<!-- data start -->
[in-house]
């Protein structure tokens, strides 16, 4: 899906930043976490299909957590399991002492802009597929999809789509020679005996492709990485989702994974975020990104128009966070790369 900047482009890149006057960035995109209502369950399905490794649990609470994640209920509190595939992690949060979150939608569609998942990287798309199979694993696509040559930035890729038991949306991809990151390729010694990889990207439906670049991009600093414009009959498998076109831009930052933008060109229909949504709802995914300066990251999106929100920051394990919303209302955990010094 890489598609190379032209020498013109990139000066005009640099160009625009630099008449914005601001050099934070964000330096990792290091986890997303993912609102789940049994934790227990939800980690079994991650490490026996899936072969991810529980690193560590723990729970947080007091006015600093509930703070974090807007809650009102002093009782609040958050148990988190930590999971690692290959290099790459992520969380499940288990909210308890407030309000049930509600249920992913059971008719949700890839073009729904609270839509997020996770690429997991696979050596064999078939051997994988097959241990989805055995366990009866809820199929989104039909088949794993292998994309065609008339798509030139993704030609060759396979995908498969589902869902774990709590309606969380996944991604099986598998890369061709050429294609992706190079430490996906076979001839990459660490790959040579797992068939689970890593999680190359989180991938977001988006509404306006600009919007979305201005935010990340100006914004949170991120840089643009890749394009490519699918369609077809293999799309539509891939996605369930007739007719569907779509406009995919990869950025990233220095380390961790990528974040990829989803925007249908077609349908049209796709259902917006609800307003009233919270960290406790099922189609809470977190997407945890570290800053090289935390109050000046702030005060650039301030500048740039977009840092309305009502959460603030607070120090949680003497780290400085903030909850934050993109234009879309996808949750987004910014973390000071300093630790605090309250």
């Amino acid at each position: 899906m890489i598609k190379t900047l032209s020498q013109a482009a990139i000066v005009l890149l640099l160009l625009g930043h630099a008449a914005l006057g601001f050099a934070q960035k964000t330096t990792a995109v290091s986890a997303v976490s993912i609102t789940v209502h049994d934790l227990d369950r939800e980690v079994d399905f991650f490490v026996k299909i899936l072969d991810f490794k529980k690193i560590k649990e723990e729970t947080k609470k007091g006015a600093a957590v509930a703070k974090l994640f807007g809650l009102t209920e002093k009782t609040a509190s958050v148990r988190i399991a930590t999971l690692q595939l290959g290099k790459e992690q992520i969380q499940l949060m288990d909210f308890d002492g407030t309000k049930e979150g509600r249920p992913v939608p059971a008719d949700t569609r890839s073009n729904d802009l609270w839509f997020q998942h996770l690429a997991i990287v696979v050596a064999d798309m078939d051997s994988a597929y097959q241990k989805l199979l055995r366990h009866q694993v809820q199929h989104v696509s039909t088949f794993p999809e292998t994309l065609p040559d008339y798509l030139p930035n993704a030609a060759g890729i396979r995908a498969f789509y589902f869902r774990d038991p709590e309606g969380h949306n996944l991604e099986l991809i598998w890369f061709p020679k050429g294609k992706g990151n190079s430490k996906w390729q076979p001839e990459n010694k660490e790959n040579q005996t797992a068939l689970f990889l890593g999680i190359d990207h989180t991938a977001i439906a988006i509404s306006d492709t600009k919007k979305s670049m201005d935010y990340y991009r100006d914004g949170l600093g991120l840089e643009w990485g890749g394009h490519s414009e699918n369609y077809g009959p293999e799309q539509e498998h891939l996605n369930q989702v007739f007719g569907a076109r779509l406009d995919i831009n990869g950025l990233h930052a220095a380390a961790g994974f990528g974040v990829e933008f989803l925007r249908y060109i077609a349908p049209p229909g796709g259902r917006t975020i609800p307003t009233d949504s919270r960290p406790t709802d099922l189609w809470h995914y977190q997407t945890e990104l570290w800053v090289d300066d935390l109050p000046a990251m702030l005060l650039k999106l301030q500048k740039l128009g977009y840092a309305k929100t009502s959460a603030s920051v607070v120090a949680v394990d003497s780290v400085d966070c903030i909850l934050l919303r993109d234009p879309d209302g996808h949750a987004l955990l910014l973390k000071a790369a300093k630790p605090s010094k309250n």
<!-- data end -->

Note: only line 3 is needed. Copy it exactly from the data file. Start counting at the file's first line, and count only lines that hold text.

């Amino acid at each position: 899906m890489i598609k190379t900047l032209s020498q013109a482009a990139i000066v005009l890149l640099l160009l625009g930043h630099a008449a914005l006057g601001f050099a934070q960035k964000t330096t990792a995109v290091s986890a997303v976490s993912i609102t789940v209502h049994d934790l227990d369950r939800e980690v079994d399905f991650f490490v026996k299909i899936l072969d991810f490794k529980k690193i560590k649990e723990e729970t947080k609470k007091g006015a600093a957590v509930a703070k974090l994640f807007g809650l009102t209920e002093k009782t609040a509190s958050v148990r988190i399991a930590t999971l690692q595939l290959g290099k790459e992690q992520i969380q499940l949060m288990d909210f308890d002492g407030t309000k049930e979150g509600r249920p992913v939608p059971a008719d949700t569609r890839s073009n729904d802009l609270w839509f997020q998942h996770l690429a997991i990287v696979v050596a064999d798309m078939d051997s994988a597929y097959q241990k989805l199979l055995r366990h009866q694993v809820q199929h989104v696509s039909t088949f794993p999809e292998t994309l065609p040559d008339y798509l030139p930035n993704a030609a060759g890729i396979r995908a498969f789509y589902f869902r774990d038991p709590e309606g969380h949306n996944l991604e099986l991809i598998w890369f061709p020679k050429g294609k992706g990151n190079s430490k996906w390729q076979p001839e990459n010694k660490e790959n040579q005996t797992a068939l689970f990889l890593g999680i190359d990207h989180t991938a977001i439906a988006i509404s306006d492709t600009k919007k979305s670049m201005d935010y990340y991009r100006d914004g949170l600093g991120l840089e643009w990485g890749g394009h490519s414009e699918n369609y077809g009959p293999e799309q539509e498998h891939l996605n369930q989702v007739f007719g569907a076109r779509l406009d995919i831009n990869g950025l990233h930052a220095a380390a961790g994974f990528g974040v990829e933008f989803l925007r249908y060109i077609a349908p049209p229909g796709g259902r917006t975020i609800p307003t009233d949504s919270r960290p406790t709802d099922l189609w809470h995914y977190q997407t945890e990104l570290w800053v090289d300066d935390l109050p000046a990251m702030l005060l650039k999106l301030q500048k740039l128009g977009y840092a309305k929100t009502s959460a603030s920051v607070v120090a949680v394990d003497s780290v400085d966070c903030i909850l934050l919303r993109d234009p879309d209302g996808h949750a987004l955990l910014l973390k000071a790369a300093k630790p605090s010094k309250n």